Outsourcing to a VA and accountant can let you spend more time focusing on your clients. Eventually, you can bring someone on your team that can be trained to do what you do. They can help you manage campaigns, especially larger ones.
Early in this article, there was something mentioned about creating a process that you can duplicate — that process will be important when you’re training people to join your team. At this point, you’ve built a system that works and generates income. A new team member can bring in some fresh ideas, but ultimately your marketing strategies are working and your clients will expect continuity and continued results.
You can train a new hire using your system, so you can keep offering the same stellar services your clients know you for.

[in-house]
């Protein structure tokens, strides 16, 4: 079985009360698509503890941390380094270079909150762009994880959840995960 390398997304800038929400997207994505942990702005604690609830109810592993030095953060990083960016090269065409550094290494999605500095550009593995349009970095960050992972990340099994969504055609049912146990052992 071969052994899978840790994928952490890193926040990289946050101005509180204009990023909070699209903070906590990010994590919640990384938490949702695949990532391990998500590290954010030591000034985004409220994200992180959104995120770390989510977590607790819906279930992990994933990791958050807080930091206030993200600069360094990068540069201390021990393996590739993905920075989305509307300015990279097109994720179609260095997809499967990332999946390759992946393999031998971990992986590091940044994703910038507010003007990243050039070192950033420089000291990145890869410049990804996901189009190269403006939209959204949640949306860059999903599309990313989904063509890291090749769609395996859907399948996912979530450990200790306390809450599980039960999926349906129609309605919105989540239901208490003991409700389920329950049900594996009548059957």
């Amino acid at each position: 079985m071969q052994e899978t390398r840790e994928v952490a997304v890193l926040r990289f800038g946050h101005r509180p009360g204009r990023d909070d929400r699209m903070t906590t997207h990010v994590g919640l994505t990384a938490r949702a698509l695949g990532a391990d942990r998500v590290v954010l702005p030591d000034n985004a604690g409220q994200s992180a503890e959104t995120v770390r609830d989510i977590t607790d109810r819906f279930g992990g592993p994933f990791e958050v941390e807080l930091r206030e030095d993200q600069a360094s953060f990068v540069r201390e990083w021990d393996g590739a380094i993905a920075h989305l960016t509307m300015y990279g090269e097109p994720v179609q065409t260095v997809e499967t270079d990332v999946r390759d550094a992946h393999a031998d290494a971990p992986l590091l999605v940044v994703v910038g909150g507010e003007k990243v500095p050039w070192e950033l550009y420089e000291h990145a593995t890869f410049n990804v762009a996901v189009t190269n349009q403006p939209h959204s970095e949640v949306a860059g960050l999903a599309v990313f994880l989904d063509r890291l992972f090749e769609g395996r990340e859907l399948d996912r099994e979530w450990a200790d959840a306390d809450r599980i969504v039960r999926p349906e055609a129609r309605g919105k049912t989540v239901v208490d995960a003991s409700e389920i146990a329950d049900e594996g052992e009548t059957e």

The final word on learning how to start a social media marketing agency
9 steps… that’s a lot of work. But if you were searching for an article like this and read the entire thing, there’s a good chance you knew it wasn’t going to be easy.
It’s a hustle, but here’s what we left out about it: starting an online business like this is something you can do outside of your daily obligations. That’s the beauty of it.
You can spend an hour or two a day (put in some time before and after you go to your 9-5, after your kids go to bed, on the weekends), and grow a business that will eventually let you leave your day job.
Some days it’s hard to find the motivation to put in all of those extra hours, but think about why you’re doing this.
Do you want to leave a job you hate?
Do you want a flexible schedule that makes it easier for you to travel, spend time with your kids, see your partner?
Do you want to earn some extra cash?
The steps have all been laid out for you, so now use your reason to push you forward and get to work.